In between the clueless assertions about how the ushers (or parishioners) could substitute for the dog, and the vague assertions about how tehre was something false about using a dog at all, there was a running argument about how the canons barred animals from church, and another which asserted that dogs in particular defiled the church by their presence. I demanded at length that someone produce the canon, but no citation was made until a post was made which cited the council at Trullo as follows:
Canon LXXXVIII (ancient):
"Cattle shall not be led into the holy halls, unless the greatest necessity compels it."
"No one may drive any beast into a church except perhance a traveller, urged thereto by the greatest necessity, in default of a shed or resting place, may have turned aside into said church. For unless the beast had been taken inside, it would have perished, and he, by the loss of his beast of burden, and thus without means of continuing his journey, would be in peril of death. And we are taught that the Sabbath was made for man; wherefore also the safety and comfort of man are by all means to be placed first. But should anyone be detected without any necessity such as we have just mentioned, leading his beast into a church, if he be a cleric let him be deposed, and if a layman let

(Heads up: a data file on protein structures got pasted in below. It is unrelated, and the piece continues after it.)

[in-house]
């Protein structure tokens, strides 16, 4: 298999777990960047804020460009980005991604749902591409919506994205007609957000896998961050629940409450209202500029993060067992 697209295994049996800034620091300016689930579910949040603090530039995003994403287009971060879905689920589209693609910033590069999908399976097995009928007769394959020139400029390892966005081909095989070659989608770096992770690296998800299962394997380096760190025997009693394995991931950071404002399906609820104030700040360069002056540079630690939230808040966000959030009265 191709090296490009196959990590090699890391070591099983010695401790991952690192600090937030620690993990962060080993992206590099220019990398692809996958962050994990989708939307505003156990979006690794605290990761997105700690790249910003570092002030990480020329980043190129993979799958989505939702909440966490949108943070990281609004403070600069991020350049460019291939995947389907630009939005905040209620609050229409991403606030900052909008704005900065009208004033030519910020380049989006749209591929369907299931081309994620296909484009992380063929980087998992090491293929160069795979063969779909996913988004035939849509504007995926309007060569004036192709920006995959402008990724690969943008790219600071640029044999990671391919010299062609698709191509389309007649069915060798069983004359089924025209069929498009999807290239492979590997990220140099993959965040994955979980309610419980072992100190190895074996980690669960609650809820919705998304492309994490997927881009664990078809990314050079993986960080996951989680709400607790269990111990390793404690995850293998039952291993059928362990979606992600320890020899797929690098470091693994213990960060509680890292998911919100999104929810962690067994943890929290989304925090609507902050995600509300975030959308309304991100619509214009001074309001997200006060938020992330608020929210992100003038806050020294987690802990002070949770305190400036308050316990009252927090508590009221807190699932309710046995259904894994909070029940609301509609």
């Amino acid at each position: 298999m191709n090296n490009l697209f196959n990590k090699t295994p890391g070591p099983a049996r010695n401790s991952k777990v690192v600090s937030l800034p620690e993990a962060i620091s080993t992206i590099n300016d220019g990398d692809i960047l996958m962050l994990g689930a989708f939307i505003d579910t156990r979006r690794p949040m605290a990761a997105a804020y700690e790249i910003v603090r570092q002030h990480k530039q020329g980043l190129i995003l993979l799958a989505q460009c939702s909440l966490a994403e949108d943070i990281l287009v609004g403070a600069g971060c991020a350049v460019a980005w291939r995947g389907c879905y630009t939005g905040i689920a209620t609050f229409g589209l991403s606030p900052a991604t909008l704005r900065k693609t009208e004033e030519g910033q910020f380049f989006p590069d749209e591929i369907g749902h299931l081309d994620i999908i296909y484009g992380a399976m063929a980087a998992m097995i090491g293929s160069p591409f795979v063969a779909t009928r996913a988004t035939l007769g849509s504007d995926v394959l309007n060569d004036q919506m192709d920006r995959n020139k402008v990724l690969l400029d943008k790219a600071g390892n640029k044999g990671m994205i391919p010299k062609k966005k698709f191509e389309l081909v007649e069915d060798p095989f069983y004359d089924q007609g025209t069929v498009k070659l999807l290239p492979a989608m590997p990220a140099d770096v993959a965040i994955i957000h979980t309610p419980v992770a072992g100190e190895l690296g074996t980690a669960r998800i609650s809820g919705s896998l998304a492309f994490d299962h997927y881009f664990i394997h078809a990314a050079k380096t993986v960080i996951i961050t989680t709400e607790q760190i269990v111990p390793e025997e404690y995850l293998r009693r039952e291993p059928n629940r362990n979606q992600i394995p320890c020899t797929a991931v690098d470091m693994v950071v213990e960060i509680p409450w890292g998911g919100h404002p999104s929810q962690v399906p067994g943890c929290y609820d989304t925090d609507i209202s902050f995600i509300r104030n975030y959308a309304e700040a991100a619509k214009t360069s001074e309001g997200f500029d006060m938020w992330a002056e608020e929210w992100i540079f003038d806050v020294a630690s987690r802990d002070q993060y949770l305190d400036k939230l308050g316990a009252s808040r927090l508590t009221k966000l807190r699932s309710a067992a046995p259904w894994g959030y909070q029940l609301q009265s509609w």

him be cut off."